Over the past 12 months it seemed as if the solar PV industry managed to succeed in spite of the best efforts of government and utilities to squeeze it back into the box labelled “small and cuddly toy”.
For government, solar PV has become a bit like that really cute and small puppy you pick up from the dog pound where you don’t really know its breed and how big it will grow. Then after a few months you realise you’ve got something that’s a mix between a Great Dane and St Bernard and you now need to face up to rearranging your house, car and kids to accommodate it.
The sector passed the 2 gigawatts installed mark towards the later part of the year and about 20 years ahead of schedule for the Department of Resources and Energy.
In addition Australia took the title as the largest residential solar PV market in the world with our quirky policies heavily targeted at household voters, while completely ignoring commercial rooftops.
The Australian Energy Market Operator began to sit up and take notice. It released analysis of solar PV’s likely future uptake and its contribution to peak demand. It projected under its moderate uptake scenario that by 2030 solar PV would take around 1300MW out of system peak demand in NSW; 1000MW out of Queensland and 1000MW out of SA.
While peak demand across these states will grow between now and 2030 these numbers are significant enough to substantially depress wholesale pool prices. This solar peak demand contribution is equivalent to 8 per cent of NSW and Queensland’s current peak demand and more than a quarter of SA’s peak demand.
State governments redefine “fair and reasonable”
Over the year state government officials progressively redefined a “fair and reasonable” feed-in tariff. They essentially decided that this meant households should pay between 25 to 60 cents for electricity they import, but over exactly the same time period they should get paid about 8 cents for electricity they export to their next door neighbour.
NSW’s IPART recommended (but did not require) electricity retailers to pay the expected wholesale market price of between 5.2 cents to 10.3 cents per kilowatt hour of exported generation. But on the fact that solar PV and indeed other formed of embedded generation weren’t exclusive to the residential sector and could potentially offset network capacity requirements – IPART decided that was “out of scope”.
Victoria’s Competition and Efficiency Commission also recommended feed-in tariffs be reduced to reflect wholesale prices. But at least it also recommended that the electricity market rules be reformed to require network businesses to offer prices for generation delivered during network peak periods. The Victorian government several months later then scaled down the feed-in tariff to 8 cents and ignored the recommendation to do something about network regulatory reform.
The Queensland Competition Authority topped it off by suggesting that households not be allowed to consume their own PV system’s generation. Instead it proposed consumers be forced to sell all electricity to retailers at wholesale rates.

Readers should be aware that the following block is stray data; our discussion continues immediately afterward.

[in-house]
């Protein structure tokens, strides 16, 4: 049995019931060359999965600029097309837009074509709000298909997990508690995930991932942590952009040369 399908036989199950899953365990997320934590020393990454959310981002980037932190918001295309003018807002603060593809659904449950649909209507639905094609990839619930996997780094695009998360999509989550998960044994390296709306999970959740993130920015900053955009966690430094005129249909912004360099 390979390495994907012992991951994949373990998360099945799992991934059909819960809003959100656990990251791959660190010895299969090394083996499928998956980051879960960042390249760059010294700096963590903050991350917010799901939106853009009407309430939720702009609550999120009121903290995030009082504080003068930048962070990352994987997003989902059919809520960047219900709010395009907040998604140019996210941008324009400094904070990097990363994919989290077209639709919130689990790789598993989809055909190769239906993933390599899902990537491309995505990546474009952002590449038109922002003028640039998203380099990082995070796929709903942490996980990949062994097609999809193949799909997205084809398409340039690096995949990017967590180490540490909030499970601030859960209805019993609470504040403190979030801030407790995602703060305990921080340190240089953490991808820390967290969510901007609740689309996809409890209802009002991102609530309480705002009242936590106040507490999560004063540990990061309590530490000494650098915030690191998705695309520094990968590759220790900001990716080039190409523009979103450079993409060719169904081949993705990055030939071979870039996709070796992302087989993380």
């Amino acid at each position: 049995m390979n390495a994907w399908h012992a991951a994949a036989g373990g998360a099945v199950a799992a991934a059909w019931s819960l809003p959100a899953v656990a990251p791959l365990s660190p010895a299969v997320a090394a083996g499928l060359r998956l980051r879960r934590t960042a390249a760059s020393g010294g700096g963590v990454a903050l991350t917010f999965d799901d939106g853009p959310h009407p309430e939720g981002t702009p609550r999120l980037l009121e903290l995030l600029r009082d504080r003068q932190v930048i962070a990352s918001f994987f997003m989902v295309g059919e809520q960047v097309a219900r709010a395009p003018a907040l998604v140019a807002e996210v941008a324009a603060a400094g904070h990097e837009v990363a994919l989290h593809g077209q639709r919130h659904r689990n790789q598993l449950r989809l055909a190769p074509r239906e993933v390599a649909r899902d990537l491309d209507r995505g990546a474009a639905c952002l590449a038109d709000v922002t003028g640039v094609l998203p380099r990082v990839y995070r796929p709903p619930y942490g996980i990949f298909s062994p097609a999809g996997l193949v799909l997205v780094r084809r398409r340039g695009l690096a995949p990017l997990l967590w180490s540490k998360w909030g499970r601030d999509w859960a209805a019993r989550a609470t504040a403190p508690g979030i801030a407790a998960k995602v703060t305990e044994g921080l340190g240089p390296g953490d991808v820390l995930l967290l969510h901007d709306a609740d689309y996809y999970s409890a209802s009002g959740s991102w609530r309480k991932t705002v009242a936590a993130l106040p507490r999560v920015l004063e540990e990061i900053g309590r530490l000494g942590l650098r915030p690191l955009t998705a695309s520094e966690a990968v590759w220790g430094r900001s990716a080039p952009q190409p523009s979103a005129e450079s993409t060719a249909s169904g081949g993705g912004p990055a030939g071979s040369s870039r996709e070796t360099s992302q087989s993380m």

One PV advocate equated this to being forced to sell the fruit and vegies grown in your own yard to Coles and Woolworths before having to buy them back at a large mark-up. This was never going to fly and the recommendation was dumped. But the QCA then followed this up with a subsequent recommendation that owners of solar PV systems be levied an additional charge for network costs, again dropped in the face of an angry outcry.
Out of all this acrimony it didn’t seem to occur to Queensland government officials that maybe the idea of charging customers a single, regulated, smeared price per kWh irrespective of time or location was broken. No it was clearly solar PV that was the freeloading villain, not the underlying market. A “market” that involves a $415 million annual cross-subsidy to rural QLD consumers. And a “market” that provides a multi-billion dollar subsidy for air conditioners.
But I suppose these aren’t really a problem for a state government when it also enriches its Treasury with revenues from state-owned gold-plated networks and generators as well as helping out its rural voter base.
The key issue for next year will be whether energy ministers act on an AEMC recommendation that feed-in tariffs be adjusted to provide a value for avoided network peak demand.
Federal government solar coaster also got a work out
The initial winners under Solar Flagships didn’t make financing deadlines, eventually replaced by AGL. Solar thermal is now a non-event in this country as ARENA ruled out coming to the rescue of Solar Dawn. And Infigen and Pacific Hydro are still awaiting a decision from ARENA on whether they can salvage something from their initial Flagship bids.
The RET Review preliminary report suggested structuring support for solar PV on the basis of a financial return that would struggle to even get a regulated network monopoly out of bed. However, according to the Australian Solar Council, the RET Review’s final report will likely recommend an alternative approach to contain the costs of supporting solar PV.
And then right towards the end of the year Combet sprung a surprise Christmas present electing to reduce the solar STC multiplier six months early and in time for the Clean Energy Regulator to adjust the SRES target downward next year.
With policy support for solar PV now slashed across the board, next year could be extremely tough. Tumbling solar module prices and a high Australian dollar have allowed the solar juggernaut to roll-on in spite of policy change. But it’s not at all clear that these tailwinds will be so kind next year.